The seventeen GP divisions are Brisbane South (Salisbury), Capricornia, Central (Biloela), Far North, Gold Coast, Toowoomba, Wide Bay, Brisbane North, Ipswich/West Moreton, Mackay, Moreton Bay, North & West (Mt Isa), South & West (Goondiwindi), South East Alliance (Capalaba), South East HealthCare (Logan), Sunshine Coast and Townsville.

Thus far members Megan Sullivan (Toowoomba), Stuart Macfarlane (South East HealthCare – Logan) and Kady Brandon (Townsville) have volunteered to represent optometry and more are needed. This is an exciting opportunity for the profession to be involved from the outset and I would encourage enthusiastic members in the remaining areas to contact me at [email protected] without delay.

Months after National Registration the Queensland Health website reads, “An updated Ocular Therapeutic Protocol is under development and will be posted on this webpage very soon.” This has been the case since 27 July 2010 and given recent reports of 1,200 unanswered letters sitting in the Minister’s in-tray we are not hopeful of the early addition of dexamethasone and prednisolone to the list. Thankfully the topical glaucoma drugs were added in March 2010 and co-management appears to be working satisfactorily between members and ophthalmologists.


Geoff Squibb

Tasmania’s Lifestyle Congress

The sixth annual Tasmania’s Lifestyle Congress (TLC V1) held in Hobart at the end of August achieved what each of its predecessors did by increasing the numbers above the previous year. TLC V1 exceeded one hundred attendees for the first time attracting 124.

Another first for TLC V1 was the introduction of on-line assessments, enabling members the option of increasing their CPD points by 50 per cent. Despite a few minor teething problems the system worked well. Forty three percent of those registered undertook the assessment that consisted of between five and 10 questions per paper, each with multiple-choice answers.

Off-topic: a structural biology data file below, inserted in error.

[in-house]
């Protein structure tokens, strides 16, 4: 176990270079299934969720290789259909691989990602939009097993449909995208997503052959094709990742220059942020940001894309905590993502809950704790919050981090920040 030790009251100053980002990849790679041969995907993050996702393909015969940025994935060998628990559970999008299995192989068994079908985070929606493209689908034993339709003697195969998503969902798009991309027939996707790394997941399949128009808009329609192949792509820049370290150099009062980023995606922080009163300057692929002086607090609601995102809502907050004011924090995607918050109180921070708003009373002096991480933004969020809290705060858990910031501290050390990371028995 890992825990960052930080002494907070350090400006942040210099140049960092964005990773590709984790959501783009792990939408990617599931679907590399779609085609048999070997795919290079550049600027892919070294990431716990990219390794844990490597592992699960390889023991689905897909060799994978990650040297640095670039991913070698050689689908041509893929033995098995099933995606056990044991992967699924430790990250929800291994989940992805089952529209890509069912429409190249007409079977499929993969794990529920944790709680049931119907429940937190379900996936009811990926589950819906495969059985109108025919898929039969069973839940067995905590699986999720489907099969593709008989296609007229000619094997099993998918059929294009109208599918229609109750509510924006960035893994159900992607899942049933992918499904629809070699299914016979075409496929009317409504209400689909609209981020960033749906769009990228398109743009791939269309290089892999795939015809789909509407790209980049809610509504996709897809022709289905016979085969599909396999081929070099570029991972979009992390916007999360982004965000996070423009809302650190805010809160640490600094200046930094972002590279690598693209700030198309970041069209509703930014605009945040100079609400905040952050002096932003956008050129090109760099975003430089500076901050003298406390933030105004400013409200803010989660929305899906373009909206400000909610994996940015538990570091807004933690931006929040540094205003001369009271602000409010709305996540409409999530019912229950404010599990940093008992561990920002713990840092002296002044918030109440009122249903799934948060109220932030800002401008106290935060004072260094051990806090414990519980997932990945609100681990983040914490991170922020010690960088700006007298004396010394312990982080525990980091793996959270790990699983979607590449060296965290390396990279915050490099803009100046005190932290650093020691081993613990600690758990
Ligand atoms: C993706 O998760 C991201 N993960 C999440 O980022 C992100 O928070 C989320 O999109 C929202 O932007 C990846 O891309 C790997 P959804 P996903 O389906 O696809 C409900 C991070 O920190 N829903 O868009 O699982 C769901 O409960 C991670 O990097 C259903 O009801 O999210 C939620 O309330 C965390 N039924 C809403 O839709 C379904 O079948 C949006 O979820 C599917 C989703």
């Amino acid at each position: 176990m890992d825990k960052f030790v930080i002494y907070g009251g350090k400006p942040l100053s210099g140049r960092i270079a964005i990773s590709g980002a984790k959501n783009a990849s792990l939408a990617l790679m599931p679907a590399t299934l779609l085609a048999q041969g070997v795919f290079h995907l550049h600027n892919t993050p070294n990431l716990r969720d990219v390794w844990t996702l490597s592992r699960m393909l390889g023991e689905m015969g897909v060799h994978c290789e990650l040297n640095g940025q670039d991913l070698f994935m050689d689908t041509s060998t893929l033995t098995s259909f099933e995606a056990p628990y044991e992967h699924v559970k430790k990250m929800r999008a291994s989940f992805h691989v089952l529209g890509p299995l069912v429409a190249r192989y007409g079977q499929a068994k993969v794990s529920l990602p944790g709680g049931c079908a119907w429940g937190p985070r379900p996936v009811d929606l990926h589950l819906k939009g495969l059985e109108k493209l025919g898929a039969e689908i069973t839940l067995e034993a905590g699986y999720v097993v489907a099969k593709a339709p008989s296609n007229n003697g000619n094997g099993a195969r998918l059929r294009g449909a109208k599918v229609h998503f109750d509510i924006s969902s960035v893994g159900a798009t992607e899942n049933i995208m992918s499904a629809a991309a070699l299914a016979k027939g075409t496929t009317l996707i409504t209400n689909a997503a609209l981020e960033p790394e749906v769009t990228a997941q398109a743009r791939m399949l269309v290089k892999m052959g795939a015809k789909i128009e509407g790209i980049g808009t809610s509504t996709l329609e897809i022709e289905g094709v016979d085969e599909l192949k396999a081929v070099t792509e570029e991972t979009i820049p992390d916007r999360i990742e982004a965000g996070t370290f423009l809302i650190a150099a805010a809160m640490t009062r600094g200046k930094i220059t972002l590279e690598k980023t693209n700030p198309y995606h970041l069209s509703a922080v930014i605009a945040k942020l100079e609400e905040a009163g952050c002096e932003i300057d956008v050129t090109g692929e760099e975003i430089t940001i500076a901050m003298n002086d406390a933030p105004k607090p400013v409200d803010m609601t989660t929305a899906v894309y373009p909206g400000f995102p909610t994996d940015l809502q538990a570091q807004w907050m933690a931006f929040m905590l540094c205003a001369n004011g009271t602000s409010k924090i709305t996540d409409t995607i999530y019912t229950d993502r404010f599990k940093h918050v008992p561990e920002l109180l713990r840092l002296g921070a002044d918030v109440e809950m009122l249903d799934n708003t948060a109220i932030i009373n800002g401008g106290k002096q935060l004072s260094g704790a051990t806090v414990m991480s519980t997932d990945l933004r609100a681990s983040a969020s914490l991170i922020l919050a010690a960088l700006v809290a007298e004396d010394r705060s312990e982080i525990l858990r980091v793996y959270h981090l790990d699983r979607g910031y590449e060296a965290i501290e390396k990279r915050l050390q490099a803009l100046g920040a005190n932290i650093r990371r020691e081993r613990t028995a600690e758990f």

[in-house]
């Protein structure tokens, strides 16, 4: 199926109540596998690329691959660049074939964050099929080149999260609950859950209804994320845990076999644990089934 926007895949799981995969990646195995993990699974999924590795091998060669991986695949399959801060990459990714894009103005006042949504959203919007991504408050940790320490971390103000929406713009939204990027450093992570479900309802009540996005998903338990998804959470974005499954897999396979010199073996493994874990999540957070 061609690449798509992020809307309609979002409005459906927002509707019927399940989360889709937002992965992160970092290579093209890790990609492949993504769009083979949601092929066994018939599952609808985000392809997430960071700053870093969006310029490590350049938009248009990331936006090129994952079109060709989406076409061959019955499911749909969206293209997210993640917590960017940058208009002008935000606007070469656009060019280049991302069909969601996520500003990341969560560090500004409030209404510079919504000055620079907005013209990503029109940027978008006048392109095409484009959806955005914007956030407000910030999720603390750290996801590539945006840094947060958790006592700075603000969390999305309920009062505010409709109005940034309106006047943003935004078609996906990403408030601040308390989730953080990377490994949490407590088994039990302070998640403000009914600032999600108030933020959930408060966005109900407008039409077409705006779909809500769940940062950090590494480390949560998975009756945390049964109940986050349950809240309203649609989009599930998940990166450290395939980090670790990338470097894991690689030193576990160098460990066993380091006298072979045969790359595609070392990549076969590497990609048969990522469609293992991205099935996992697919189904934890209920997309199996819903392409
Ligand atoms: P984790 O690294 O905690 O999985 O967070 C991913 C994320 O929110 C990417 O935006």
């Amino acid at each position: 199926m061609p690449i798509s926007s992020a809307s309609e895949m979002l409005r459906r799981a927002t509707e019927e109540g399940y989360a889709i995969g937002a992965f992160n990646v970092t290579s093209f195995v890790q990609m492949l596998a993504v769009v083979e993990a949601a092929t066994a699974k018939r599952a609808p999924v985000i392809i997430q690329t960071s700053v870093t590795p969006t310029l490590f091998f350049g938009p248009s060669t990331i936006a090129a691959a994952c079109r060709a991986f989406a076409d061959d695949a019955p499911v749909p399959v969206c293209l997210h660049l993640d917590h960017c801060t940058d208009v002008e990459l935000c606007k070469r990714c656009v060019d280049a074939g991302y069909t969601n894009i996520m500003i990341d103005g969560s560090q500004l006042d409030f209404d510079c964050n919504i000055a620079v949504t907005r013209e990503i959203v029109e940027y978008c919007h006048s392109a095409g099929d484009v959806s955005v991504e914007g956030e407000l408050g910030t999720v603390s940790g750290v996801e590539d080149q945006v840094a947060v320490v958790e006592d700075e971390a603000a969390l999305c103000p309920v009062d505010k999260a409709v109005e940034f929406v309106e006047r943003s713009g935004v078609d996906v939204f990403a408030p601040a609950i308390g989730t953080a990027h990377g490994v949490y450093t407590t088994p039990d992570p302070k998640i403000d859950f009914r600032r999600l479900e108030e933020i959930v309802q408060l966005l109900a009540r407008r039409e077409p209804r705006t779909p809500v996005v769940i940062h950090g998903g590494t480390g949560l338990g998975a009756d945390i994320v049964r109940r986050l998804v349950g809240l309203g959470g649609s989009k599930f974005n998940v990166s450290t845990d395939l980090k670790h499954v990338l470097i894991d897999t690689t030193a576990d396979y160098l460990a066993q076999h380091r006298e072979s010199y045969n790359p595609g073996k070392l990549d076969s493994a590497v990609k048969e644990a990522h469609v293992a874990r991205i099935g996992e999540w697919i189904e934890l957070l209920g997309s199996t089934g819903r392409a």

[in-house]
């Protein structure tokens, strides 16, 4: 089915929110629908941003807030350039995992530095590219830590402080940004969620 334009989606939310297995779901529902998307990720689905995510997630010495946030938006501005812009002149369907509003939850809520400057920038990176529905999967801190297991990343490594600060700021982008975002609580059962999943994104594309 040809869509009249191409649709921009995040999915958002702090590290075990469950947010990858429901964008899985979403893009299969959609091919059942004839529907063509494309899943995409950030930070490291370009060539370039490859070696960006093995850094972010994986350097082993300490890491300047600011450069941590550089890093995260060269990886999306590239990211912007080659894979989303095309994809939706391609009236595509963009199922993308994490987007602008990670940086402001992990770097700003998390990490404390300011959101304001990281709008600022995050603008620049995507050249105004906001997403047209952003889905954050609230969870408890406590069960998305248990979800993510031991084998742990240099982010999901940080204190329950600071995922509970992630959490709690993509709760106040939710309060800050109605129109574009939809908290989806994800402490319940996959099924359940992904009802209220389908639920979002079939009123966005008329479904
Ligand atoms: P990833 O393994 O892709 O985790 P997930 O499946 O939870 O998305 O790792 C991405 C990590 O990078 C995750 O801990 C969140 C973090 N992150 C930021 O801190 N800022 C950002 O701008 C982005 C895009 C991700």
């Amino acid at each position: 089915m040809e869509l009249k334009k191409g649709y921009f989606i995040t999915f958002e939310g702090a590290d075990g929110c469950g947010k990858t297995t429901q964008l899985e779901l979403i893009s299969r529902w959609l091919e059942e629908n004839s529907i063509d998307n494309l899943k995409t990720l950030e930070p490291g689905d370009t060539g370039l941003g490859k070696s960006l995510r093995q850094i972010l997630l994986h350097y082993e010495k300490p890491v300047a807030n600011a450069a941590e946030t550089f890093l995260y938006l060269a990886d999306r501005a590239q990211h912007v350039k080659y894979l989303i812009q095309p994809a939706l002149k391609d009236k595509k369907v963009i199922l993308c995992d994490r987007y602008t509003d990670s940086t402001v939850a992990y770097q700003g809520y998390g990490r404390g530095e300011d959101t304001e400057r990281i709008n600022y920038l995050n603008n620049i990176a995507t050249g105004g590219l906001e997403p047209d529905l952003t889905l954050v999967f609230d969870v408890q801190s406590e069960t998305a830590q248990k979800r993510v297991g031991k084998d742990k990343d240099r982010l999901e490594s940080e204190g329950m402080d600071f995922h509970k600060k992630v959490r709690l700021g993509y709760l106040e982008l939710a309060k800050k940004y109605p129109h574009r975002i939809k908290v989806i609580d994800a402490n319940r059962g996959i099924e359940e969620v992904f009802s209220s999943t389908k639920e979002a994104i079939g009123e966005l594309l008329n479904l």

Members were provided with usernames and password details when they registered on arrival at TLC and given two weeks following TLC to complete their answers. The number of members who correctly answered the individual questions varied considerably from 18 per cent to 100 per cent. The average was 64 per cent. Following the assessment participants were asked to evaluate the system by the company providing the service, Educational Programs and Services.

One hundred percent of those responding indicated that the assessment process improved their educational outcomes and that the system was easy to use whilst 92 percent indicated that they would be prepared to pay an increased registration fee for similar opportunities in the future.

The TLC V1 online assessment was a pilot project and the cost was absorbed by the Optometrists Association Australia, Tasmanian Division. It was an added service to members that enabled them to value add CPD points with very little extra work required by the Congress organisers. Outgoing Tasmanian President, Tim Powell said that he received a lot of positive feedback not just about the online assessment but also the quality of the speakers and the varied program.

Speakers this year included former Test cricketer and optometrist Geoff Lawson, Dr Alex Gentle, Dr. Phillip Anderton, Dr. Chi Luu, Dr. Ehud Zamir, Neil Murray, Dr. Paul McCartney, Prof Noel Brennan, Roseanne Gregory, Joe Chakman and case studies by Tasmanian optometrists Lauren Kimmel and Brett Jenkinson.

The second European Eyewear Low Vision Seminar was again well supported and will almost certainly be a regular feature of future TLCs. Speakers at the Low Vision Seminar were Dr. Alan Johnston, Andrew Maver and Graham Sheil.

The CooperVision Congress dinner was again the social highlight of the weekend. This year it was held at the Henry Jones Art Hotel on Hobart’s famous waterfront where delegates enjoyed Tasmanian fine food and wine.

TLC V11 will be held from 26 to 28 August 2011. Keynote speaker will be Prof. Joseph Sowka, Professor of Optometry at Nova Southeastern University College of Optometry in Florida USA. Prof Sowka lectures throughout the USA and internationally has authored numerous publications and book chapters. He specialises in glaucoma and retinal disease.

(Click here to view all the photos from this event)